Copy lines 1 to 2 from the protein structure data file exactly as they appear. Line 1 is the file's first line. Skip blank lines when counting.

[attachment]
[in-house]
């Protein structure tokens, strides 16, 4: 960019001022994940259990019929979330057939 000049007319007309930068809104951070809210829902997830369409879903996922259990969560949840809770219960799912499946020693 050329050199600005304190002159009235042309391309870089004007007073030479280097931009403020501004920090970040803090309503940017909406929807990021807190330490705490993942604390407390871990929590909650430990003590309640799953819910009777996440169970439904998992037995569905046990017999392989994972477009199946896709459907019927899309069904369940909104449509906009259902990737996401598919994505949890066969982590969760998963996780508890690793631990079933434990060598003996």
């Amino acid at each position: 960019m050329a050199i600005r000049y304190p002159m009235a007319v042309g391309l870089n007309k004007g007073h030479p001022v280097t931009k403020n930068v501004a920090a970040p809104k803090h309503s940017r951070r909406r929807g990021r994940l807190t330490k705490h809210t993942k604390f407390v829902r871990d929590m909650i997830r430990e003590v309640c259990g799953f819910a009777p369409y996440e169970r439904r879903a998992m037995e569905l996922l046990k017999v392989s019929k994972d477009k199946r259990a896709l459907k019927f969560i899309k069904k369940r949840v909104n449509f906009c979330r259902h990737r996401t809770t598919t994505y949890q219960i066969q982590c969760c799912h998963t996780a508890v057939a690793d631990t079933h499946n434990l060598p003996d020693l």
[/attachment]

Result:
[in-house]
């Protein structure tokens, strides 16, 4: 960019001022994940259990019929979330057939 000049007319007309930068809104951070809210829902997830369409879903996922259990969560949840809770219960799912499946020693 050329050199600005304190002159009235042309391309870089004007007073030479280097931009403020501004920090970040803090309503940017909406929807990021807190330490705490993942604390407390871990929590909650430990003590309640799953819910009777996440169970439904998992037995569905046990017999392989994972477009199946896709459907019927899309069904369940909104449509906009259902990737996401598919994505949890066969982590969760998963996780508890690793631990079933434990060598003996």